Archaeolinguistics uses archaeological and linguistic evidence together to reconstruct aspects of past cultures. It is particularly useful because the archaeological and linguistic evidence are (or can be) independent, thus allowing you to confirm or refute hypotheses, e.g., about prehistoric migrations, cultural contacts, etc.
Thanks for the speedy reply! You’ve been an enormous help but I’m still a little confused. Blonde moment here. : ) I have a few more questions I’m hoping you can answer for me so I can better understand.
1. What might be an example of linguistic evidence a paleolinguist might use to prove a theory and how does that work? How might their evidence differ from the evidence of an archaeologist?
2. What might be a scenario (one where they confirm or refute hypotheses) be between archaeologists and paleolinguists if they were deciphering dead languages (for example) found on The Dead Sea Scrolls and trying to figure out who wrote them or other details about the ancient texts?
3. How might an archaeologist and a paleolinguist work together to reconstrocut aspects of past cultures or decipher dead languages together?
Thank you for being so patient and so helpful. I find this topic facinating and look forward to learning more about it.
Here’s a hypothetical. A linguist is interested in whether two languages are distantly related. Using the techniques of historical linguistics (hypothesizing regular phonetic changes over time, comparing words from the two languages), she reconstructs a proto-language. Using glottochronology, she may even attempt to postulate a time when this proto-language existed. She may then try to determine, based on the presence of reconstructable words in the proto-language, what sort of culture these people had. This is paleolinguistics, especially when the time depth is great, and where no ancient texts were used to support the analysis.
An archaeolinguistic analysis would also include an independent examination of the material culture of the modern groups, to see whether they also have longstanding similarities. Because the archaeological record exists even after people die, while language doesn’t preserve in the archaeological record, this allows empirical justification of the proposed scenario. But it also runs risks, because the techniques of historical linguistics are well-established.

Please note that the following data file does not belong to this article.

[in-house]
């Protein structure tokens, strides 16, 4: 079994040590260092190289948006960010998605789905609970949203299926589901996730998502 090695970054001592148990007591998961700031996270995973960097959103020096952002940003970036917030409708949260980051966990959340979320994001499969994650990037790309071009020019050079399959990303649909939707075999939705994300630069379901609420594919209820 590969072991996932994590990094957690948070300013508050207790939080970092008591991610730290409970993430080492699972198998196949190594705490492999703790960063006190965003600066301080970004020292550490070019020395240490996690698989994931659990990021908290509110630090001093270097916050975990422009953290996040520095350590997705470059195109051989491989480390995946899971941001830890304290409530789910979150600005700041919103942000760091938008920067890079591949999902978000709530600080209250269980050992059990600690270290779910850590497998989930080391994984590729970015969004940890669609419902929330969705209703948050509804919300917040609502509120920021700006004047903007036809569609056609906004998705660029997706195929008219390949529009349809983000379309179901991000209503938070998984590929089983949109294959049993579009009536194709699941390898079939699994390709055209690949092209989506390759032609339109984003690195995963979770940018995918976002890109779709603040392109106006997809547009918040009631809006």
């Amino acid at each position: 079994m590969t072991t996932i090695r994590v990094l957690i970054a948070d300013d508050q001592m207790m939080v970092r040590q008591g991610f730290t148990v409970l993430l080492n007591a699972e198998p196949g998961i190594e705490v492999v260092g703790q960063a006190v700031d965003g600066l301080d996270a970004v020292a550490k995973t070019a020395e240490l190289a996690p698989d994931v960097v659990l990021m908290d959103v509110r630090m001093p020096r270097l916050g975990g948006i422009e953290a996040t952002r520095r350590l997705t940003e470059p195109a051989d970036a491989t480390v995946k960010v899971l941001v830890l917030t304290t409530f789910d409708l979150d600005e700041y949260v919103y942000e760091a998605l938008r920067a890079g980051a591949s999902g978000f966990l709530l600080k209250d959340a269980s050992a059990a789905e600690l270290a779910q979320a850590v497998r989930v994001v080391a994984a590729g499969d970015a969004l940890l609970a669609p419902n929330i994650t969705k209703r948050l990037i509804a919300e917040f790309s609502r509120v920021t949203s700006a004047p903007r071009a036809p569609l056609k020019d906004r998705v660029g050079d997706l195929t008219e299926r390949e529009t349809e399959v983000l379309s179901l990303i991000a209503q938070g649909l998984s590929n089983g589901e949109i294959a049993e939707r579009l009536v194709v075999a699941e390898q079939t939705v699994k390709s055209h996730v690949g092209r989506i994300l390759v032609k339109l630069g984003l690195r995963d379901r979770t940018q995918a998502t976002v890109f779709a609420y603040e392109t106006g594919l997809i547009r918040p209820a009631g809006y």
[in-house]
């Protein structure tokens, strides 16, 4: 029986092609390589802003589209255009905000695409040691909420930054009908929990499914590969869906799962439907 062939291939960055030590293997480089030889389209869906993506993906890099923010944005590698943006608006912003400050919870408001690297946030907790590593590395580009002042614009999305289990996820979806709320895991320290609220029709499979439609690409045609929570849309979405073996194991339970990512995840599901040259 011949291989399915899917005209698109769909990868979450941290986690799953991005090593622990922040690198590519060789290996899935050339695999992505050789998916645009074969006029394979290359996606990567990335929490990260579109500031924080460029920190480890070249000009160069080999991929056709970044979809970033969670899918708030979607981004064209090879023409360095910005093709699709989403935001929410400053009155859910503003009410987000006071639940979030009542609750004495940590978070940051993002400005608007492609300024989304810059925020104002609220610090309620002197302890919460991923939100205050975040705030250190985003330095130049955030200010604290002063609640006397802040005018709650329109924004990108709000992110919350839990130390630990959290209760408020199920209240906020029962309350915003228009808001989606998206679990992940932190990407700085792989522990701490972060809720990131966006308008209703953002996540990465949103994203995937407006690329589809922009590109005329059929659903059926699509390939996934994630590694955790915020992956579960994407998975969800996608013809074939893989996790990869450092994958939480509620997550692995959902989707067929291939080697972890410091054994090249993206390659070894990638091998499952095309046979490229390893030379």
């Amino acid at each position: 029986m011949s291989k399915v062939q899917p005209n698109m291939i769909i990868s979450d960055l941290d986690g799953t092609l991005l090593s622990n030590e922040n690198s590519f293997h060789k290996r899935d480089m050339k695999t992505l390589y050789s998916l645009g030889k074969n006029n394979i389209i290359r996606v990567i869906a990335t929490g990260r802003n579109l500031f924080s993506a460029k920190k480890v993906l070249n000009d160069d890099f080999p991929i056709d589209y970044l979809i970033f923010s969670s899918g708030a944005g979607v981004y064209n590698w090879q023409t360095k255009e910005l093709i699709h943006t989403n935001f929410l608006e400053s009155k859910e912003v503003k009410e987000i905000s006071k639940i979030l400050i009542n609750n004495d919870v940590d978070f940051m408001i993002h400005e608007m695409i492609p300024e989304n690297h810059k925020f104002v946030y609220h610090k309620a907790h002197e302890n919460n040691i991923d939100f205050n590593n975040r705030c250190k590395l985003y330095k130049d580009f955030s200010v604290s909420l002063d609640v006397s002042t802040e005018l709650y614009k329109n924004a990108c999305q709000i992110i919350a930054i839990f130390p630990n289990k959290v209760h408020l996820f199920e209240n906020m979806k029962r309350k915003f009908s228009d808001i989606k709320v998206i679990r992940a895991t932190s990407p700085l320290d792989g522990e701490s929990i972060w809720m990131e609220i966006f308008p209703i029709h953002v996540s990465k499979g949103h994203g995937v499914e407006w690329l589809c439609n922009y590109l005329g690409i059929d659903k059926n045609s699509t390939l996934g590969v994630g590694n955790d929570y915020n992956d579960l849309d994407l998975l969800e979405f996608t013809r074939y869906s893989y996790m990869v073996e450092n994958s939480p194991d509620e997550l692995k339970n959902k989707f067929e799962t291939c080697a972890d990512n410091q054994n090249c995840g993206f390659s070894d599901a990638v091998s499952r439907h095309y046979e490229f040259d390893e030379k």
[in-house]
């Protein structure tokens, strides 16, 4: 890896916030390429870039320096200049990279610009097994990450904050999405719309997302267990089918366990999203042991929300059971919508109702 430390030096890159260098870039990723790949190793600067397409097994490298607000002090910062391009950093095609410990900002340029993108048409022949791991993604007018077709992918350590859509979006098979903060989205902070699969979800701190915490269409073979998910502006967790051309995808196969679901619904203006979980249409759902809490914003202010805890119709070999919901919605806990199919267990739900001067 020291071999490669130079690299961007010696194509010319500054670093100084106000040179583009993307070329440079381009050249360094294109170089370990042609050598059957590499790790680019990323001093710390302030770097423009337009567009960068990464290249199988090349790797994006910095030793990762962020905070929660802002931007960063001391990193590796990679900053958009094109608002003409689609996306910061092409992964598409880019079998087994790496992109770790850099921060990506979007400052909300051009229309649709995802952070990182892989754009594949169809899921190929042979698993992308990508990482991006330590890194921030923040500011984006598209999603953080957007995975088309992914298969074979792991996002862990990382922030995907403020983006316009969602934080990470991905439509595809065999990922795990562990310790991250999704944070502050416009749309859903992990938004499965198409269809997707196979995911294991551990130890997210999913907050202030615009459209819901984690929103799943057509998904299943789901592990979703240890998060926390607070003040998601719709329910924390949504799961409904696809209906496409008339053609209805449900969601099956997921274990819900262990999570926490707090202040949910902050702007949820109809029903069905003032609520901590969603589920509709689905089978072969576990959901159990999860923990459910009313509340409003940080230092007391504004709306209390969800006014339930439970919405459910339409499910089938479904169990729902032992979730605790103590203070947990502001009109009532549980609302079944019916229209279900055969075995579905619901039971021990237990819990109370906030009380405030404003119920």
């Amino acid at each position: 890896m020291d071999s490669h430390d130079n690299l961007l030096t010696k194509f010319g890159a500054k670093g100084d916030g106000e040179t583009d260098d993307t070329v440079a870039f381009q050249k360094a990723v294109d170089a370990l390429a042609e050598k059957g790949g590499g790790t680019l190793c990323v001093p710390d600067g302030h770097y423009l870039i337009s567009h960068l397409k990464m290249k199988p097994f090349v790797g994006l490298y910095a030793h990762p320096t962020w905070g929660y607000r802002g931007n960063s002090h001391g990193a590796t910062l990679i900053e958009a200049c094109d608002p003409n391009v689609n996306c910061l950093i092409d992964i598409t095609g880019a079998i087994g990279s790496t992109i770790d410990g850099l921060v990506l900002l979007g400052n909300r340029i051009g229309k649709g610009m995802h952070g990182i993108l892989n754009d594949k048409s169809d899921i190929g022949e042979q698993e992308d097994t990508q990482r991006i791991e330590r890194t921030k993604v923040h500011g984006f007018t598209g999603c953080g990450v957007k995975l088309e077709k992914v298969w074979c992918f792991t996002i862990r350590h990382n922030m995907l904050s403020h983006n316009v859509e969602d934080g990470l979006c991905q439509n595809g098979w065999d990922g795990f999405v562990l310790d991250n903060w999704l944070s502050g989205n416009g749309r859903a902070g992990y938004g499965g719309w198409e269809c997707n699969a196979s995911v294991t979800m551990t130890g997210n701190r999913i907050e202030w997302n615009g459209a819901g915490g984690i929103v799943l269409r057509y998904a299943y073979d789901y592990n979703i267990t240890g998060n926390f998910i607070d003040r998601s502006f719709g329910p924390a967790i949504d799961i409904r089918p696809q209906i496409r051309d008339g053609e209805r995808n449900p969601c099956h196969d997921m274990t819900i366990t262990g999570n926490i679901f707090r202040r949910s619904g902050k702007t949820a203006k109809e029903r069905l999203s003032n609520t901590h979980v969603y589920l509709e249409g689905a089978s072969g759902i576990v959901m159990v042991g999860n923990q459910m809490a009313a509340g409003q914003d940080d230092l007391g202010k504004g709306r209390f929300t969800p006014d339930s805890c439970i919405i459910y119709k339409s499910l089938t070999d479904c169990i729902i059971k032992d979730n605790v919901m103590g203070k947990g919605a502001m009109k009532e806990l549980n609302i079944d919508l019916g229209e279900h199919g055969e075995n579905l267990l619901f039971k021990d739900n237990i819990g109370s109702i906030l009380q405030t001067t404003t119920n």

You raise the issue of ancient texts, and that is a significant one, because a lot of the self-defined paleolinguists don’t actually use ancient texts significantly in their analyses – a lot of the time what they’re interested in is reconstructing the cultural history of peoples who have no long history of written language. Where there are texts (in the Hebrew case, as you mention), then it is almost inevitable that archaeology and linguistics will intersect, because the linguists use archaeology to assign dates to excavated texts, etc.
Hello, again, Stephen. One more question. I suppose I am not understanding what you mean by textual evidence vs. linguistic evidence. If there is no textual evidence, how do paleolinguists prove anything? Do linguists use science to prove their theories more than paleoliguists? Do paleolinguists use science as evidence at all?
To answer this question would require a very long discussion of historical linguistics and its methods. Basically, historical linguistics has a variety of techniques used to reconstruct extinct languages for which there is no written record, based on comparing their modern (living) descendants.
Evolutionary archaeologists look at material culture as an extension of the human phenotype, in which culture changes more rapidly through time at scales smaller than biological evolution. Biologically, genetic responses to selection give rise to the neurological capacity for culture at a scale broader than that in which culture evolves. One might say cultural Darwinian evolution is somewhat nested within biological/genetic Darwinian evolution. Evolutionary archaeologists create their units through the process of paradigmatic classification, sensu Robert C. Dunnell (google: “systematics in prehistory”). I have often thought that linguistic phenomena would be amenable to this kind of evolutionary analysis, in which analytical units of language would be treated similarly to the analytical units created for the various scales of the artifact. If a given linguist who is willing to accept that culture may be considered phenotypic were to talk to an evolutionary archaeologist, something very cool might emerge!